Who were these simple painters who transformed an industry? Well the story of Turp and Tine has its beginnings over a century ago with the Hercules Powder Company.  A division of DuPont, Hercules became an independent company in 1912 after a…

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The Saga of Miss American Green Cross

Peeling Back the Bark

This weekend a winner will be crowned at the 89th Miss America Pageant in Atlantic City. While we wish all the ladies luck, here at Peeling Back the Bark World Headquarters our favorite Miss America will undoubtedly remain one woman born all the way back in 1928.Miss America Green Cross

Miss American Green Cross, as she is known, was unveiled in Glendale, California, 87 years ago. Posing against the backdrop of a cross, her striking figure appeared with her arms outstretched in a call to save America’s trees. But who was this woman and where did she come from? To fully understand her story we need to go back a few more years to the origins of the American Reforestation Association.

American Reforestation Association logoThe early 1920s was a time of growing concerns over dwindling forest resources in the United States. In response to this perceived crisis, the American Reforestation Association was incorporated in Los Angeles…

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How Oregon Rivers Carried Millions Of Trees Into Production

How Oregon Rivers Carried Millions Of Trees Into Production . News | OPB.

Around the same time famed photographer Carelton Watkins first captured the Columbia River Gorge with his traveling darkroom, on the south fork of the Coos River in southwest Oregon a large dam helped fuel Oregon’s burgeoning timber industry.

The Tioga Dam was the largest splash dam in the Northwest. It was the first of what would grow to become 230 splash dams throughout western Oregon.

Let’s start big picture. From 1849-1924, Oregon produced over 47 billion board feet of lumber production, most of it hauled out on rivers. For context, trucks carried about 4 billion board feet lumber out of the woods on forest roads in 2014.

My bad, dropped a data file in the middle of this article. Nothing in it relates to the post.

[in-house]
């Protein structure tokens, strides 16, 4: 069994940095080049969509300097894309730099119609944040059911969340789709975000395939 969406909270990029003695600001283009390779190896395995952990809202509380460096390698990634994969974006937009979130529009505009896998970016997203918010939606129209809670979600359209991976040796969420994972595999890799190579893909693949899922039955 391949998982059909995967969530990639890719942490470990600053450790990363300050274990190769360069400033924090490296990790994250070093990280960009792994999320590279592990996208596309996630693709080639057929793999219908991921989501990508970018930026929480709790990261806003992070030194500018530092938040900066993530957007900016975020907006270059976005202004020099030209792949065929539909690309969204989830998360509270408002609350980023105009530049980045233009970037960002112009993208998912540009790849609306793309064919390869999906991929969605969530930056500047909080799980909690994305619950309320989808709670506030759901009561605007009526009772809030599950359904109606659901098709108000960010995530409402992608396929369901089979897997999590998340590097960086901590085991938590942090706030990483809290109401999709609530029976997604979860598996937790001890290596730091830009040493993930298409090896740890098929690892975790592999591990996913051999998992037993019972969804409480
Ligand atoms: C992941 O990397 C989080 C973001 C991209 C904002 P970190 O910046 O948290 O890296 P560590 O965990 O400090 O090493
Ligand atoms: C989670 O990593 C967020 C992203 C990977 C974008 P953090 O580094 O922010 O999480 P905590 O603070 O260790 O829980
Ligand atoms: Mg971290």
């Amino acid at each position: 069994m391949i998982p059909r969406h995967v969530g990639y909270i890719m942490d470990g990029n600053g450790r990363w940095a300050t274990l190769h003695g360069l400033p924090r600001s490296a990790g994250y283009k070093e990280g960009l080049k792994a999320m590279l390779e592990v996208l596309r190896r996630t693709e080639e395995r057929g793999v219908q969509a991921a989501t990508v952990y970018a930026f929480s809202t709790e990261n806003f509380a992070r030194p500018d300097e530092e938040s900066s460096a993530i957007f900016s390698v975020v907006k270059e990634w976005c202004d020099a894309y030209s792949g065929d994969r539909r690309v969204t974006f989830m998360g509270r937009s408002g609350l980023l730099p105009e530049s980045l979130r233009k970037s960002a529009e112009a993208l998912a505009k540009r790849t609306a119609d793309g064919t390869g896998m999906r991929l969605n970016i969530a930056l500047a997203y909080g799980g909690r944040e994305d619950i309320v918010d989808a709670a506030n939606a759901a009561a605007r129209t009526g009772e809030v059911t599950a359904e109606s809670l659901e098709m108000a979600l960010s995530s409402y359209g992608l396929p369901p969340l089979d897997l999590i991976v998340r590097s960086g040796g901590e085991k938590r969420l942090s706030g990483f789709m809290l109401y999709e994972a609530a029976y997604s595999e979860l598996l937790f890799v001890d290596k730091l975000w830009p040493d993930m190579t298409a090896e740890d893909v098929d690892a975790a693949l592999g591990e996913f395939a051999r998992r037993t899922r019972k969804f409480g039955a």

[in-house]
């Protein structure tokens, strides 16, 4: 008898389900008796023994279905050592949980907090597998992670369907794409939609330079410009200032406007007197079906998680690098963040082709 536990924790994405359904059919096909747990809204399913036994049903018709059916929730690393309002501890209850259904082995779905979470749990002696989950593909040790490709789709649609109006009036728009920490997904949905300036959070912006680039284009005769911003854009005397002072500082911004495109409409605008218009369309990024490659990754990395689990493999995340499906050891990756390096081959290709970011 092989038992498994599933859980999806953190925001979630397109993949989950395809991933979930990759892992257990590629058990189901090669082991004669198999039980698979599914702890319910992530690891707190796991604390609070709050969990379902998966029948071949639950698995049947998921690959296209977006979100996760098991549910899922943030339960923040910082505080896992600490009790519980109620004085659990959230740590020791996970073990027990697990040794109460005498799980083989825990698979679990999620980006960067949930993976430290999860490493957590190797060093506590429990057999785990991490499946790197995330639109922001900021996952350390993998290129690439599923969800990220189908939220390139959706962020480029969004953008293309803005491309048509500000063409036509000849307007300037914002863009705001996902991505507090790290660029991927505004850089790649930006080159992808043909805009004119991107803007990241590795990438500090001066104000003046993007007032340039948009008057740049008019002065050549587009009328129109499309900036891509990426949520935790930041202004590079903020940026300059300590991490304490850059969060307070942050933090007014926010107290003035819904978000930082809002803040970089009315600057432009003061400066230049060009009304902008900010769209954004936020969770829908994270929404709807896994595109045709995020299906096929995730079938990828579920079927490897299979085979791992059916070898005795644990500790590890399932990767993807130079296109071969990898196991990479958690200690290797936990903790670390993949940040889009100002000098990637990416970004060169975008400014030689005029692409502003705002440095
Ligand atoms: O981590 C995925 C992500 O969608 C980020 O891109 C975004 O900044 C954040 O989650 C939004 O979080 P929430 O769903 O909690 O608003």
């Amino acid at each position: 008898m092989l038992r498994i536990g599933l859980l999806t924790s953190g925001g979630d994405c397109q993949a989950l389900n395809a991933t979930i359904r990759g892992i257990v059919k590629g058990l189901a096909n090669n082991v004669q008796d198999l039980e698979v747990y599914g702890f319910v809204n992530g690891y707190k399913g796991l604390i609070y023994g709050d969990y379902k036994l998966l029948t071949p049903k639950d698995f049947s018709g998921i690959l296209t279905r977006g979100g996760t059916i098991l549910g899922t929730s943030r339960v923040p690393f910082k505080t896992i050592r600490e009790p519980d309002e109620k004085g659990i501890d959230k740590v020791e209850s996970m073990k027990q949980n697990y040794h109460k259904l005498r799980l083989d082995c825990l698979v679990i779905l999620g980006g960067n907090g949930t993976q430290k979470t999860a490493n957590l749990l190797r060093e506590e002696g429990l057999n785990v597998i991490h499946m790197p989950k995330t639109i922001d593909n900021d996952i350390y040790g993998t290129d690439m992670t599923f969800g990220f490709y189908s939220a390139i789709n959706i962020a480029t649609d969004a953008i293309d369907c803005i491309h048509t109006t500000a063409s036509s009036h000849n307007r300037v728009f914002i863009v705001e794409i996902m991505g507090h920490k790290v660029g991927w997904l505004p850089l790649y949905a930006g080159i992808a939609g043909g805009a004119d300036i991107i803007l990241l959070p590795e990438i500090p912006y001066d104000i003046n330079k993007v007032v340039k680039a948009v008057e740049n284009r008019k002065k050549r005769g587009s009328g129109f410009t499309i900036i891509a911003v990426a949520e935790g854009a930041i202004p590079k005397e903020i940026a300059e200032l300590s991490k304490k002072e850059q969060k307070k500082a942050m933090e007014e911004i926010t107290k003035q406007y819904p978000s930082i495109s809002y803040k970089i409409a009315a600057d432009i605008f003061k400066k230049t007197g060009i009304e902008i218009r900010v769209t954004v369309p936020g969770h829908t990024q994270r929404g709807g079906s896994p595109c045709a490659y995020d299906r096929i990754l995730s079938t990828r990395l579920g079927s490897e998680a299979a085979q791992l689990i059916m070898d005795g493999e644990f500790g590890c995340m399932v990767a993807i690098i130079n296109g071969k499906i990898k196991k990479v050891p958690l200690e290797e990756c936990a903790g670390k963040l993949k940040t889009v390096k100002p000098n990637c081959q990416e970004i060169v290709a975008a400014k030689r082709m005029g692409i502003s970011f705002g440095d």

The Tioga Dam on the South Coos River towered 52 feet high and 200 feet wide.

Stephen Dow Beckham

In the past, ax men would cut down the towering trees and guide them into flooded rivers, which were controlled by splash dams. When ready, the splash dams opened and the wood rushed down in log drives. Workers would use dynamite to carve out natural objects in the way and clear backed up trees.

The river could carried off around a million board feet of timber in a single drive.

Oregon’s years of log drives ended with the Tioga, as the last standing splash dam in Oregon. Under pressure from the state and landowners, it closed in 1957. Workers burned it down in a night.

Many of the rivers changed by the log drives have healed over the past 70 years. But there are some lingering challenges.

Oregon Field Guide explores this history and what means now for some rivers in Oregon

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7/31/1865: Austin Cary, the Father of Southern Forestry, Born

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Austin Cary, one of the great unsung heroes of American forestry, was born this date in 1865 in East Machias, Maine. A Yankee through and through, he found professional success in the South, eventually becoming known as the “Father of Southern Forestry.” In 1961, twenty-five years after Cary’s passing, his biographer Roy R. White wrote of him:

In contrast with his more renowned contemporaries, Austin Cary was an obscure logging engineer in the Forest Service. Yet the story of the life and work of this latter-day Johnny Appleseed has reached legendary proportions in the southern pine country. Cary, a New England Yankee, dedicated himself to the awesome task of bringing forestry and conservation to a region reluctant to accept, and ill-equipped to practice, these innovations. His success places him in the forefront of noted American foresters and his character warrants a position peculiarly his own.

What makes Cary an intriguing…